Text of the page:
Brexit

Taoiseach heckled by beef farmers demanding increased Brexit support

Taoiseach Leo Varadkar
Michelle Devane

Taoiseach Leo Varadkar has been heckled by farmers demanding increased Brexit support.

Mr Varadkar was greeted by shouts and chants of "Where's the beef, ye vegan?" as he arrived in Cork for a government meeting.

Members of the Irish Farmers' Association (IFA) staged a demonstration outside city hall yesterday to coincide with a cabinet meeting being held in the landmark building.

The chants were made in reference to comments made earlier this year by the taoiseach that he was cutting down on eating red meat for health and climate change reasons.

The remarks were not well received by farmers.

Mr Varadkar was cornered by IFA president Joe Healy as he made his way into the building.

Mr Healy told the taoiseach: "We need answers today. We need a clear message coming from this meeting today. Farmers are depending on it."

He said industries across the country were also waiting on answers as they were waiting on farmers to pay the bills that they owed.

Mr Varadkar told Mr Healy that the government wanted to do more for beef farmers, but he said they already received far more income supports than other sectors.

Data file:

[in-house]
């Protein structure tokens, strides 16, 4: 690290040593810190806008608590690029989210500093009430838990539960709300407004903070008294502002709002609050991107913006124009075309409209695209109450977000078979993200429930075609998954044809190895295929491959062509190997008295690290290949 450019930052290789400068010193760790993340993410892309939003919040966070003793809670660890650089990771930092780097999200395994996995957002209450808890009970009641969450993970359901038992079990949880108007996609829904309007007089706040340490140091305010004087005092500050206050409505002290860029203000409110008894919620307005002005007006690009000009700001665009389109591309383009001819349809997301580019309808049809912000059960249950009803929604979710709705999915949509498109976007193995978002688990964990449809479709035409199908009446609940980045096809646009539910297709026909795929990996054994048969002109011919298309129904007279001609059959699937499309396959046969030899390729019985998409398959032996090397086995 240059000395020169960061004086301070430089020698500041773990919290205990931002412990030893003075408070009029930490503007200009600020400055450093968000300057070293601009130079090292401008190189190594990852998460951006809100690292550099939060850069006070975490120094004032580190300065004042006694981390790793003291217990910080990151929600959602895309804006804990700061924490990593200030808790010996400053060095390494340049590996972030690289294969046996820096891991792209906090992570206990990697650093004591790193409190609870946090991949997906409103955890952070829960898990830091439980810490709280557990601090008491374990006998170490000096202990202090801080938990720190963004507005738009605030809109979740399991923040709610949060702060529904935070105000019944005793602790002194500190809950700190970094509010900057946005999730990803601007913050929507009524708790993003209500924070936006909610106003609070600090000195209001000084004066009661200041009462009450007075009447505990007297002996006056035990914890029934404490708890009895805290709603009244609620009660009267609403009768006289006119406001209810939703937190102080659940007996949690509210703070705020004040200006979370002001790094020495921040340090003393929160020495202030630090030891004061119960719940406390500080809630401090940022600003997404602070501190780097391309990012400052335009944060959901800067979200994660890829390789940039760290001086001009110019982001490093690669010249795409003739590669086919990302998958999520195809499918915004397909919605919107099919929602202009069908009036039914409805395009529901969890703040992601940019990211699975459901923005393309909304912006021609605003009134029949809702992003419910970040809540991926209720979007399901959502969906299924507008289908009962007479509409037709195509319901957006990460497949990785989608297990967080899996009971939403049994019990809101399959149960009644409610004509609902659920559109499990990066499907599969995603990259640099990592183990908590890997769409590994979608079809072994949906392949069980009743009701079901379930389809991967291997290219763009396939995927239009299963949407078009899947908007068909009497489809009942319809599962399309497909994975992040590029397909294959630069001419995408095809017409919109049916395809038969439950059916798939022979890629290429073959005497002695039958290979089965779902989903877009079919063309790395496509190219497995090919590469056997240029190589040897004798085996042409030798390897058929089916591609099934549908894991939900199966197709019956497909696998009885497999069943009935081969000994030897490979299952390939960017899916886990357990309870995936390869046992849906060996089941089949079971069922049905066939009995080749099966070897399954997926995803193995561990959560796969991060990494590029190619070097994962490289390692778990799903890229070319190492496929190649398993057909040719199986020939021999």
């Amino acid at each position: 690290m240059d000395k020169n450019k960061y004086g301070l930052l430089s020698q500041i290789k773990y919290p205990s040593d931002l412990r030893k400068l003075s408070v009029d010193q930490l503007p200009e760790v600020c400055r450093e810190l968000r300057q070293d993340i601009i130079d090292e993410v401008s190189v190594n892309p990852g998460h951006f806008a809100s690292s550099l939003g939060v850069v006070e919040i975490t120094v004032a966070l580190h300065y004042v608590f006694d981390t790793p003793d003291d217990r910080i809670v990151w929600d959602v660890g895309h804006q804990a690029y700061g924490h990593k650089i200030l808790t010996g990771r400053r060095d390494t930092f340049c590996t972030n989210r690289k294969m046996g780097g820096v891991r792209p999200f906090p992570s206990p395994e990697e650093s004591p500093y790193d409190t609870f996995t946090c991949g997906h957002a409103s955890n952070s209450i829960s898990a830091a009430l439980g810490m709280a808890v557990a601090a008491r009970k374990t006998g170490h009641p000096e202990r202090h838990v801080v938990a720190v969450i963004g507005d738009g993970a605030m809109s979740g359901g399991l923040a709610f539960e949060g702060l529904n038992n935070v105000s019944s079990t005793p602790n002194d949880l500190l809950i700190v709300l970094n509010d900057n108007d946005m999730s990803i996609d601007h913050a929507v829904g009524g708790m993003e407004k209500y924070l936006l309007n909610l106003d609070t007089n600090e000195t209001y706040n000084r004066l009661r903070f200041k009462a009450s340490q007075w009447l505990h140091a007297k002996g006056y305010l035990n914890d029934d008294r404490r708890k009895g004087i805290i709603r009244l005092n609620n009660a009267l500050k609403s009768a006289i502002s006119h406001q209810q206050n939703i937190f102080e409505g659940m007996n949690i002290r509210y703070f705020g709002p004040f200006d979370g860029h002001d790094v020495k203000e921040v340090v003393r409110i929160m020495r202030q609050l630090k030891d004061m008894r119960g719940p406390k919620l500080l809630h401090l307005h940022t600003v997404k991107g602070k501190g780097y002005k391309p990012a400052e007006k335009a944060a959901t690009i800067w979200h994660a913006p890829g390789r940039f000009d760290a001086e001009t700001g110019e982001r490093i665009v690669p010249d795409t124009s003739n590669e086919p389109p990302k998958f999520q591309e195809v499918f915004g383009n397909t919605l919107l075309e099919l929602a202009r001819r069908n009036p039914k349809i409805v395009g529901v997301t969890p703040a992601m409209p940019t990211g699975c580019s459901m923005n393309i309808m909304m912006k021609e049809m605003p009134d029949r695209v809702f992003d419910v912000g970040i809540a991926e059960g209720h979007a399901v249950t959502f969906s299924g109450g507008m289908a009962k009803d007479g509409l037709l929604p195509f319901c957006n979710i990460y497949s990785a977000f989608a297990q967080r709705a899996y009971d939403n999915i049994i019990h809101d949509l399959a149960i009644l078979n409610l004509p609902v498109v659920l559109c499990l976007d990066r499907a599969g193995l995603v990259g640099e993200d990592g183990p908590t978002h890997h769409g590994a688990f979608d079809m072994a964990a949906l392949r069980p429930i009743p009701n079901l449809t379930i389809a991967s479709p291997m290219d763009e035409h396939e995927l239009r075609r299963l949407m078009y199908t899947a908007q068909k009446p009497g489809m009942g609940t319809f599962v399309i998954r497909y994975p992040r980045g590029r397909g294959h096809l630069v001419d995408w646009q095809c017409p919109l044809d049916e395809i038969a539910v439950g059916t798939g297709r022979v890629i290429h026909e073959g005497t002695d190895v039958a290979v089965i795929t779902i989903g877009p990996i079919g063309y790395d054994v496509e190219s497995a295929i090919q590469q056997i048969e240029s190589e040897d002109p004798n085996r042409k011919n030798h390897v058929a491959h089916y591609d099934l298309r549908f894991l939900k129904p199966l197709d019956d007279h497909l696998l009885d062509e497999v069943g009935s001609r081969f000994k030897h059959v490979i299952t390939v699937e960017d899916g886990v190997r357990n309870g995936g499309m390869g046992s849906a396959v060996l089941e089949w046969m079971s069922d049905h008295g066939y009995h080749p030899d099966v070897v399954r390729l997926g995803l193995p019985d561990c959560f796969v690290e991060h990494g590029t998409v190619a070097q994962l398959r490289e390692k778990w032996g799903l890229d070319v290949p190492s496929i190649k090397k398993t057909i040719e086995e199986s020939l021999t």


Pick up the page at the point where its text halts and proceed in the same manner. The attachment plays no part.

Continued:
Tanaiste Simon Coveney was also cornered by farmers as he arrived for the meeting.

IFA members told him they had suffered long enough and that beef farmers could not continue to operate in the midst of such economic uncertainty.

The organisation is calling on the government to step in and support beef farmers.

Addressing the rally, Mr Healy said the beef sector needed a €100m aid package to ensure its survival.

"We're here in the rebel country and this is very much a farmers' rebellion and we make no apologies for it," he told the crowd.

The IFA president said beef farmers had been "savaged" financially by the uncertainty caused by Brexit.

"The IFA are not going to allow this government to turn their backs on Irish farmers and in particular beef farmers," he said.

"We're going to fight and fight like hell to make sure an aid package is got for the losses that Irish beef farmers have suffered over the last number of years, but particularly over the last six/seven months.

"If those farmers aren't supported well then they face extinction and that's the message that we were getting across to every minister and the taoiseach who went through that door today."

Mr Healy added that farmers were "angry and fed up to the back teeth of empty promises" and that it was time for the government to deliver.

Last month, farmers stormed an AIB meeting in Dublin in protest against the bank's sale of loans to vulture funds.

The demonstration was part of a nationwide campaign opposing the planned sale of farm loans by the state-owned bank.

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